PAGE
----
SAVE THE DATE:
April 1st: Justice for All: A Conversation with Chief Justice Margaret H. Marshall
Immigrant, legal scholar, groundbreaking justice of the Massachusetts Supreme Judicial Court
Wednesday, April 1, 2020 7:30 p.m.
Temple Beth Shalom
670 Highland Avenue, Needham (enter from Webster St.)
Please circulate the enclosed Poster that can be found in the attachment, “Marshall event”, to your contacts
Our NEXT MEETING which will discuss details of the “Justice for All” program with Chief Justice Marshall, will be held on Monday, March 9th at 7:00PM at the Congregational church, 1154 Great Plain Ave, Needham. PLESASE make an effort to attend. Agenda to follow tomorrow.
Minutes from our Feb 10th meeting also attached below.
NEWS OF INTEREST:
>>. TRAC Reports (footnotes omitted) PUBLIC CHARGE LAW is Rarely Used to Deport Immigrants—Is That About to Change? On February 24, 2020, U.S. Citizenship and Immigration Services implemented a new rule that expands the definition of who counts as a public charge. This rule will limit the ability for many immigrants—millions, by some estimates—to enter or remain in the U.S. legally and complete the path to citizenship. The principle of excluding immigrants to America who do not meet, or are not perceived to meet, certain standards of self-sufficiency is older than the legal framework of the current immigration system. However, when it comes to immigration enforcement, government records indicate the use of so-called “public charge” statutes has been extraordinary rare. Based upon an analysis of internal government case-by-case data obtained under the Freedom of Information Act, the Transactional Records Access Clearinghouse (TRAC) at Syracuse University documents for the first time just how infrequent the use of public charge statutes has been in Immigration and Customs Enforcement (ICE) efforts and in Immigration Court proceedings.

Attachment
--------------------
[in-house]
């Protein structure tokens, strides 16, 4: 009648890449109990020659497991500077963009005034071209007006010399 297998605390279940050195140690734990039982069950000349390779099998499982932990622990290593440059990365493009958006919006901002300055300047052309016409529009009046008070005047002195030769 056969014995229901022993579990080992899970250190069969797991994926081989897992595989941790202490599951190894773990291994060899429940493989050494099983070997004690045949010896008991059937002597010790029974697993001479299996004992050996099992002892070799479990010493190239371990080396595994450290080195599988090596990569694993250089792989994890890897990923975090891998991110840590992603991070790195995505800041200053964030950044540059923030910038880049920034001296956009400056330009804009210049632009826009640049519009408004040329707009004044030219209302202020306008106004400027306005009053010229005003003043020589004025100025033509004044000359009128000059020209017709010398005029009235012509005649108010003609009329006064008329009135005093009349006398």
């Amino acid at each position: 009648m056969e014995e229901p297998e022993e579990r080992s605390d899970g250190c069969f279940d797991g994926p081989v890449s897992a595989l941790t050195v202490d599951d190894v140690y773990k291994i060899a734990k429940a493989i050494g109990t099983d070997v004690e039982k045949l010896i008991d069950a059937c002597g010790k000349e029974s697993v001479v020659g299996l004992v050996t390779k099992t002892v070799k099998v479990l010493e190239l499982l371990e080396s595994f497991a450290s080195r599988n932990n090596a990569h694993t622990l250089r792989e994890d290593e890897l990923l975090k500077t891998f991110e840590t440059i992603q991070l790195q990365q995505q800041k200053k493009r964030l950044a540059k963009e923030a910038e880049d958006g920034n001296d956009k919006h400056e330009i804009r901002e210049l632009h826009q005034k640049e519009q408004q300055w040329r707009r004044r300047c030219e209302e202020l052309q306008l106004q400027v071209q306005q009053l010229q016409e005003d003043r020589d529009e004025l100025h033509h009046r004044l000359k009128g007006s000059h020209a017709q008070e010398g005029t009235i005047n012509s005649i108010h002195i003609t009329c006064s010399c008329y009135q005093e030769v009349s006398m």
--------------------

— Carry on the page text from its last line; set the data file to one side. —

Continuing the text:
Public Charge Almost Never a Factor in Deportation
Totals ICE Removals FY 2015-2019 1,225,130
Total Public Charge Deportations 123
Percent of total 0.010%
Out of over 1.2 million deportations by ICE between fiscal years 2015 and 2019, 123 people were deported for allegedly violating the public charge rule under the Immigration and Nationality Act. In ICE’s removal-by-removal internal records, public charge deportations amount to one-hundredth of one percent of all deportations, or only 1 out of every 10,000. This number includes all cases where the most serious immigration charge fell under one of the public charge statutes. Data were not available where the alleged violation of the public charge rule was only of secondary consideration because another deportable violation was the primary removal grounds.
Public charge-based deportations appear to be on a modest rise despite representing a microscopic fraction of total deportations. In 2015 and 2016, ICE deported just 10 and 11 people (respectively) on public charge grounds. Under President Obama, that translates into just over 4 deportations in every 100,000 were for public charge violations.